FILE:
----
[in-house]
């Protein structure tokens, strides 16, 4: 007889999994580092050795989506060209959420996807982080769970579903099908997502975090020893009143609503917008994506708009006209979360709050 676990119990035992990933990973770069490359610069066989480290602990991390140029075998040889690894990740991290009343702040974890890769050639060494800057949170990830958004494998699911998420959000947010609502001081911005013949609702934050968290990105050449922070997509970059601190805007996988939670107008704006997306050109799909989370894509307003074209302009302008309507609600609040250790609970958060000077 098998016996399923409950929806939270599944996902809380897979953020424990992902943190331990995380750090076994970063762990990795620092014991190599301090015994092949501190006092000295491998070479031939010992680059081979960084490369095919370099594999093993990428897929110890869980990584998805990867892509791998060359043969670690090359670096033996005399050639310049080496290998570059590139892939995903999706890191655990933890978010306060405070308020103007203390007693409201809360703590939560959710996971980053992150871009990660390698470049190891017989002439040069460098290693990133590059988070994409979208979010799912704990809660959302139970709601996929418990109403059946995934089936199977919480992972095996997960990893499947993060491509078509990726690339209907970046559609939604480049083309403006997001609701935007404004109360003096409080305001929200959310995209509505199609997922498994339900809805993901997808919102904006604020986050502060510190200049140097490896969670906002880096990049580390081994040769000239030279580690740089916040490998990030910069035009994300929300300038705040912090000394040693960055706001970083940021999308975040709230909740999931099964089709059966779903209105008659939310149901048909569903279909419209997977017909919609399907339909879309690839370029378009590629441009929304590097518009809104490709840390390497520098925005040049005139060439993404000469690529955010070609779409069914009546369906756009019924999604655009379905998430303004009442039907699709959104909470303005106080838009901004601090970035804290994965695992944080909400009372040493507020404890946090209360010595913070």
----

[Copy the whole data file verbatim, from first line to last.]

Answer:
[in-house]
């Protein structure tokens, strides 16, 4: 007889999994580092050795989506060209959420996807982080769970579903099908997502975090020893009143609503917008994506708009006209979360709050 676990119990035992990933990973770069490359610069066989480290602990991390140029075998040889690894990740991290009343702040974890890769050639060494800057949170990830958004494998699911998420959000947010609502001081911005013949609702934050968290990105050449922070997509970059601190805007996988939670107008704006997306050109799909989370894509307003074209302009302008309507609600609040250790609970958060000077 098998016996399923409950929806939270599944996902809380897979953020424990992902943190331990995380750090076994970063762990990795620092014991190599301090015994092949501190006092000295491998070479031939010992680059081979960084490369095919370099594999093993990428897929110890869980990584998805990867892509791998060359043969670690090359670096033996005399050639310049080496290998570059590139892939995903999706890191655990933890978010306060405070308020103007203390007693409201809360703590939560959710996971980053992150871009990660390698470049190891017989002439040069460098290693990133590059988070994409979208979010799912704990809660959302139970709601996929418990109403059946995934089936199977919480992972095996997960990893499947993060491509078509990726690339209907970046559609939604480049083309403006997001609701935007404004109360003096409080305001929200959310995209509505199609997922498994339900809805993901997808919102904006604020986050502060510190200049140097490896969670906002880096990049580390081994040769000239030279580690740089916040490998990030910069035009994300929300300038705040912090000394040693960055706001970083940021999308975040709230909740999931099964089709059966779903209105008659939310149901048909569903279909419209997977017909919609399907339909879309690839370029378009590629441009929304590097518009809104490709840390390497520098925005040049005139060439993404000469690529955010070609779409069914009546369906756009019924999604655009379905998430303004009442039907699709959104909470303005106080838009901004601090970035804290994965695992944080909400009372040493507020404890946090209360010595913070």